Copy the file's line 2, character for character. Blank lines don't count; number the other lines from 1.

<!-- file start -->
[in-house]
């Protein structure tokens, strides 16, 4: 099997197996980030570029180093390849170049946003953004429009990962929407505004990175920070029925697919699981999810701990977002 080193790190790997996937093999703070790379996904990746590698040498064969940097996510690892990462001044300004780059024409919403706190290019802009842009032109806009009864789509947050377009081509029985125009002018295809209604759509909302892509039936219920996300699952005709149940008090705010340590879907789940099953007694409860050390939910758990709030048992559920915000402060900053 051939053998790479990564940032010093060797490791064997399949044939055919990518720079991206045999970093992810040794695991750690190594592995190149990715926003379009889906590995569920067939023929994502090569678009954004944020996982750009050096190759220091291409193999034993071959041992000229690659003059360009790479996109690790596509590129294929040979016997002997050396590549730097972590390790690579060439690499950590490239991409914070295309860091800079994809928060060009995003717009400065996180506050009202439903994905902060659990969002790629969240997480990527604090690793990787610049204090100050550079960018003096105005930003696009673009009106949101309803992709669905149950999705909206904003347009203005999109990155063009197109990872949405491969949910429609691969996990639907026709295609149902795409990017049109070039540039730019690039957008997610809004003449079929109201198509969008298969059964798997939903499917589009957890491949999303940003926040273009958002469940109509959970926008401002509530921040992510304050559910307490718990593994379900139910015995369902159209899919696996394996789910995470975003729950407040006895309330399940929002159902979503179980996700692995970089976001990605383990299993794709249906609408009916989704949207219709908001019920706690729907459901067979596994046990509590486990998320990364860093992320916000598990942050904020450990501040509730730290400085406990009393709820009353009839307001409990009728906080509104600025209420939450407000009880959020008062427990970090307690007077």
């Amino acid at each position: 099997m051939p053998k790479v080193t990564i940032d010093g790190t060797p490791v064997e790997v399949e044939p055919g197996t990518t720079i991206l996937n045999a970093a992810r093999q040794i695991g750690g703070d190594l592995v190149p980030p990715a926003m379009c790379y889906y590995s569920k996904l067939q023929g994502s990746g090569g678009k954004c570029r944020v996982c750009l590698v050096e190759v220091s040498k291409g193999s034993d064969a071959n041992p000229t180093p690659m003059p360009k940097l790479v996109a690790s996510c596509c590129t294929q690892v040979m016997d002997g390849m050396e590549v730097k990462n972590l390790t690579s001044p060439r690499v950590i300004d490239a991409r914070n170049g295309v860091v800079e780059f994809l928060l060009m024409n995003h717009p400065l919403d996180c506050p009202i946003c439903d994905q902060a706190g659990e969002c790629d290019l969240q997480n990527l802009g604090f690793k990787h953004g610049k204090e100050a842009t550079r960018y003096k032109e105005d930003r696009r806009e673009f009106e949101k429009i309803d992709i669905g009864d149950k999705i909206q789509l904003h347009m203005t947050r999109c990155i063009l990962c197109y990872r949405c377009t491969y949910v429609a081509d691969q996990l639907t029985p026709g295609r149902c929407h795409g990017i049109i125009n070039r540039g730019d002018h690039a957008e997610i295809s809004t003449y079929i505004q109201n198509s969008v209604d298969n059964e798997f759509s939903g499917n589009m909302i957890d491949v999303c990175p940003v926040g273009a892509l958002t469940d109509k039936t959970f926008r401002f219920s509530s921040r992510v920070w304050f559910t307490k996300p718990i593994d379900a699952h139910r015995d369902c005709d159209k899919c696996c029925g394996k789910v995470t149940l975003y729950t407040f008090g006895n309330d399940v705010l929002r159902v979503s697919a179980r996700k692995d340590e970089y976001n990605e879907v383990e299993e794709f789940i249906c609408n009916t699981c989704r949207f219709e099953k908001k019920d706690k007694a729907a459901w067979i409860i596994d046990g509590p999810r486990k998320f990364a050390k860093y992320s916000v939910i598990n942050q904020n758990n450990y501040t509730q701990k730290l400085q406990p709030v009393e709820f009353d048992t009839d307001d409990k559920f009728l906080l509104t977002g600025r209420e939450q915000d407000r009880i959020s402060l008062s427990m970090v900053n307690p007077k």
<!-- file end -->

């Protein structure tokens, strides 16, 4: 099997197996980030570029180093390849170049946003953004429009990962929407505004990175920070029925697919699981999810701990977002 080193790190790997996937093999703070790379996904990746590698040498064969940097996510690892990462001044300004780059024409919403706190290019802009842009032109806009009864789509947050377009081509029985125009002018295809209604759509909302892509039936219920996300699952005709149940008090705010340590879907789940099953007694409860050390939910758990709030048992559920915000402060900053 051939053998790479990564940032010093060797490791064997399949044939055919990518720079991206045999970093992810040794695991750690190594592995190149990715926003379009889906590995569920067939023929994502090569678009954004944020996982750009050096190759220091291409193999034993071959041992000229690659003059360009790479996109690790596509590129294929040979016997002997050396590549730097972590390790690579060439690499950590490239991409914070295309860091800079994809928060060009995003717009400065996180506050009202439903994905902060659990969002790629969240997480990527604090690793990787610049204090100050550079960018003096105005930003696009673009009106949101309803992709669905149950999705909206904003347009203005999109990155063009197109990872949405491969949910429609691969996990639907026709295609149902795409990017049109070039540039730019690039957008997610809004003449079929109201198509969008298969059964798997939903499917589009957890491949999303940003926040273009958002469940109509959970926008401002509530921040992510304050559910307490718990593994379900139910015995369902159209899919696996394996789910995470975003729950407040006895309330399940929002159902979503179980996700692995970089976001990605383990299993794709249906609408009916989704949207219709908001019920706690729907459901067979596994046990509590486990998320990364860093992320916000598990942050904020450990501040509730730290400085406990009393709820009353009839307001409990009728906080509104600025209420939450407000009880959020008062427990970090307690007077």